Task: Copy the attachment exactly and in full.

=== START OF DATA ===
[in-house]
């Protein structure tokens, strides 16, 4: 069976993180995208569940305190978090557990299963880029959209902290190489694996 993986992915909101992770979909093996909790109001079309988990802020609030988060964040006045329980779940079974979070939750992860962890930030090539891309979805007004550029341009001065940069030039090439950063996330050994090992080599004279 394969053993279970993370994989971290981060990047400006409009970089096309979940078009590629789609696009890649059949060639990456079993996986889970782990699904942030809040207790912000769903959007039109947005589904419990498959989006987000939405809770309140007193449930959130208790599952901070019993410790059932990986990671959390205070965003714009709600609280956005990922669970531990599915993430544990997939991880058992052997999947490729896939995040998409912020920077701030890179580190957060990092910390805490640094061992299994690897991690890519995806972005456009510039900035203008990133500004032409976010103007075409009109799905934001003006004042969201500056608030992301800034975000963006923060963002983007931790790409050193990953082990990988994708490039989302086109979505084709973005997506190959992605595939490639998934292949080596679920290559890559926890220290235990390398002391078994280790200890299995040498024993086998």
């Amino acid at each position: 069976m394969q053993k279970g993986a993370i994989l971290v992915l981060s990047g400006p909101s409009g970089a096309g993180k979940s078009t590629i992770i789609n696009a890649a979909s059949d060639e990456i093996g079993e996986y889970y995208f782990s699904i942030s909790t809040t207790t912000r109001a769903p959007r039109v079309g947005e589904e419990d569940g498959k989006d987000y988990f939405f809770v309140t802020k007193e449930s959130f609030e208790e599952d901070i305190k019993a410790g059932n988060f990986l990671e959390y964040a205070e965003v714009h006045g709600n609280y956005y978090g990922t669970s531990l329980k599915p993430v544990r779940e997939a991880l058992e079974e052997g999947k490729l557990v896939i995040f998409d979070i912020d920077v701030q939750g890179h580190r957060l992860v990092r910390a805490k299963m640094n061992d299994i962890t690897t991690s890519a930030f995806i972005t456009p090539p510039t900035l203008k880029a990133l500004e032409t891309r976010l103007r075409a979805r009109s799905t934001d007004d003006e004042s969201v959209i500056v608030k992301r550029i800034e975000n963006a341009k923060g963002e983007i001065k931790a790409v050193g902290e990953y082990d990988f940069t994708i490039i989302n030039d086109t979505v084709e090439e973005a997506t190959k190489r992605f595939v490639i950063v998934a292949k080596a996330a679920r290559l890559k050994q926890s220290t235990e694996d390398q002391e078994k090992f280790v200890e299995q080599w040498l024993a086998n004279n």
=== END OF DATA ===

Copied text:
[in-house]
């Protein structure tokens, strides 16, 4: 069976993180995208569940305190978090557990299963880029959209902290190489694996 993986992915909101992770979909093996909790109001079309988990802020609030988060964040006045329980779940079974979070939750992860962890930030090539891309979805007004550029341009001065940069030039090439950063996330050994090992080599004279 394969053993279970993370994989971290981060990047400006409009970089096309979940078009590629789609696009890649059949060639990456079993996986889970782990699904942030809040207790912000769903959007039109947005589904419990498959989006987000939405809770309140007193449930959130208790599952901070019993410790059932990986990671959390205070965003714009709600609280956005990922669970531990599915993430544990997939991880058992052997999947490729896939995040998409912020920077701030890179580190957060990092910390805490640094061992299994690897991690890519995806972005456009510039900035203008990133500004032409976010103007075409009109799905934001003006004042969201500056608030992301800034975000963006923060963002983007931790790409050193990953082990990988994708490039989302086109979505084709973005997506190959992605595939490639998934292949080596679920290559890559926890220290235990390398002391078994280790200890299995040498024993086998």
């Amino acid at each position: 069976m394969q053993k279970g993986a993370i994989l971290v992915l981060s990047g400006p909101s409009g970089a096309g993180k979940s078009t590629i992770i789609n696009a890649a979909s059949d060639e990456i093996g079993e996986y889970y995208f782990s699904i942030s909790t809040t207790t912000r109001a769903p959007r039109v079309g947005e589904e419990d569940g498959k989006d987000y988990f939405f809770v309140t802020k007193e449930s959130f609030e208790e599952d901070i305190k019993a410790g059932n988060f990986l990671e959390y964040a205070e965003v714009h006045g709600n609280y956005y978090g990922t669970s531990l329980k599915p993430v544990r779940e997939a991880l058992e079974e052997g999947k490729l557990v896939i995040f998409d979070i912020d920077v701030q939750g890179h580190r957060l992860v990092r910390a805490k299963m640094n061992d299994i962890t690897t991690s890519a930030f995806i972005t456009p090539p510039t900035l203008k880029a990133l500004e032409t891309r976010l103007r075409a979805r009109s799905t934001d007004d003006e004042s969201v959209i500056v608030k992301r550029i800034e975000n963006a341009k923060g963002e983007i001065k931790a790409v050193g902290e990953y082990d990988f940069t994708i490039i989302n030039d086109t979505v084709e090439e973005a997506t190959k190489r992605f595939v490639i950063v998934a292949k080596a996330a679920r290559l890559k050994q926890s220290t235990e694996d390398q002391e078994k090992f280790v200890e299995q080599w040498l024993a086998n004279n």